• 10 April 2015
  • 9:30 – 5:10 pm
  • Sainsbury Institute for Art

This session is convened by Mark Hallett, Sarah Victoria Turner and Martina Droth, from the Paul Mellon Centre for Studies in British Art, London, and the Yale Center for British Art, New Haven, as part of the Association of Art Historians 2015 Annual Conference in Norwich.

How have histories of British art been shaped, defined and contested by and through exhibitions? Taking a broad historical perspective, and responding to an upsurge of interest in the study of exhibition histories in recent years, this session explores the varied exhibition cultures of British art from 1760 – the year that saw the first annual exhibition of contemporary British painting, sculpture and printmaking – through to today. The papers in this session do not seek to offer a chronological history of exhibitions, but rather a series of critical propositions that take exhibitions and exhibition culture as a lens through which to examine the history, presentation, marketing and reception of British art, both in the UK and internationally.

How have exhibitions shaped or disputed the artistic canon, defined particular artistic groupings, or articulated distinctive histories of British art? How have they contributed to new kinds of critical and art-historical writing about British painting, sculpture, graphic and multi-media arts? Speakers in this session will address such questions by exploring exhibitions of British art in a variety of contexts, both nationally and internationally. Drawing on a wide range of examples and case studies, these papers will interrogate and analyse the dynamic, transformative and sometimes challenging relationship of British art to its exhibition histories.


Samantha Howard (Historical Royal Palaces) 'A Short Stay Only': Ephemeral Display and Marketing of Portraiture on the 18th-Century Provincial High Street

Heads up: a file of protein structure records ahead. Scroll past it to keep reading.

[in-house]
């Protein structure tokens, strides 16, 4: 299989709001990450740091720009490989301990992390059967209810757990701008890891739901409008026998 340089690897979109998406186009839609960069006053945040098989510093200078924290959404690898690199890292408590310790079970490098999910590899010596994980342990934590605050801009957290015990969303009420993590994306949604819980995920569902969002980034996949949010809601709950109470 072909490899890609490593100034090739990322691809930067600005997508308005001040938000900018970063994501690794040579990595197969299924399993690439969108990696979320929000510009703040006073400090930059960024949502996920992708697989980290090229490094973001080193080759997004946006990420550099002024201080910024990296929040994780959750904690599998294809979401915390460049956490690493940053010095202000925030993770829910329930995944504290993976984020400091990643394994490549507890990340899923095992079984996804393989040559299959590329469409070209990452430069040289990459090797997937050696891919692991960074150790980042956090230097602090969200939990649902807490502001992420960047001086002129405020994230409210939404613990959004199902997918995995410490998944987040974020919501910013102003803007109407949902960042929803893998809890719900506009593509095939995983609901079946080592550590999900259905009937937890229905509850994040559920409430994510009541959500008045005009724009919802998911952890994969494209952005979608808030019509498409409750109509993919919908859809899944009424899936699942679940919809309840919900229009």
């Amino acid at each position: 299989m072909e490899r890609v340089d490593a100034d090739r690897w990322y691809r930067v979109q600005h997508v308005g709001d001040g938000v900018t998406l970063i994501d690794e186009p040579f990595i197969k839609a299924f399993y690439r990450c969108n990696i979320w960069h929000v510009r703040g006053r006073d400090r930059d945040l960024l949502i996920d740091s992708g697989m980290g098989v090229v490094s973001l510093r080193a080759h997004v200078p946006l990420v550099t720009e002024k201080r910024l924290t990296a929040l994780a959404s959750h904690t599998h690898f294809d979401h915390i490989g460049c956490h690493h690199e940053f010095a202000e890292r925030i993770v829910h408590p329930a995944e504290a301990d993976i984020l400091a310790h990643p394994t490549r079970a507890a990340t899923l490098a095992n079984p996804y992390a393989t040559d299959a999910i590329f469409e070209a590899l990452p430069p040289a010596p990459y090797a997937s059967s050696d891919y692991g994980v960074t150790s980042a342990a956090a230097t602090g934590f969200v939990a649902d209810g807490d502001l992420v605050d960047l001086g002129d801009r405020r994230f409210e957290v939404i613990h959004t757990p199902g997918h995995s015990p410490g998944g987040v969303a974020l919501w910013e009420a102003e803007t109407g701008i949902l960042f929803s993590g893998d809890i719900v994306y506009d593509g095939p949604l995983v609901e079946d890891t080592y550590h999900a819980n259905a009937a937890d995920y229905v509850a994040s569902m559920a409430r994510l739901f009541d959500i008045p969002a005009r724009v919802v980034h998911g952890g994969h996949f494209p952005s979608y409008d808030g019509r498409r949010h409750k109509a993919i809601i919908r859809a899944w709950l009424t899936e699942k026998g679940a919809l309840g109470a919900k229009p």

Catherine Roach (Virginia Commonwealth University) Revisiting Reynolds, Once Every Ten Years: The British School at the British Institution, 1813–63

Nicole Simpson (The Graduate Center, City University of New York) Presenting the History of Printmaking: The gallery of engravings at the Art Treasures Exhibition, Manchester, 1857

Rebecca Wade (Henry Moore Institute) The National Exhibition of Works of Art at Leeds, 1868

Julia Snape (Independent scholar) ‘British Primitives’: Exhibiting the Englishness of medieval art in the early 20th century and beyond

Richard Marks (University of Cambridge) Exhibitions on English Medieval Art 1984–2004

Alexandra Moschovi (University of Sunderland) ‘Towards a Bigger Picture’: Shaping the history of British photography at the Victoria and Albert Museum

Hammad Nasar (Asia Art Archive, Hong Kong) Inadvertent Restaging or Exhibitionary De-colonisation? Migrations: Journeys into British Art and the Other Story

Speaker withdrawn from original listing: Sarah Moulden (University of East Anglia) ‘A scheme almost too daring for an individual’: John Sell Cotman’s One-Man Exhibition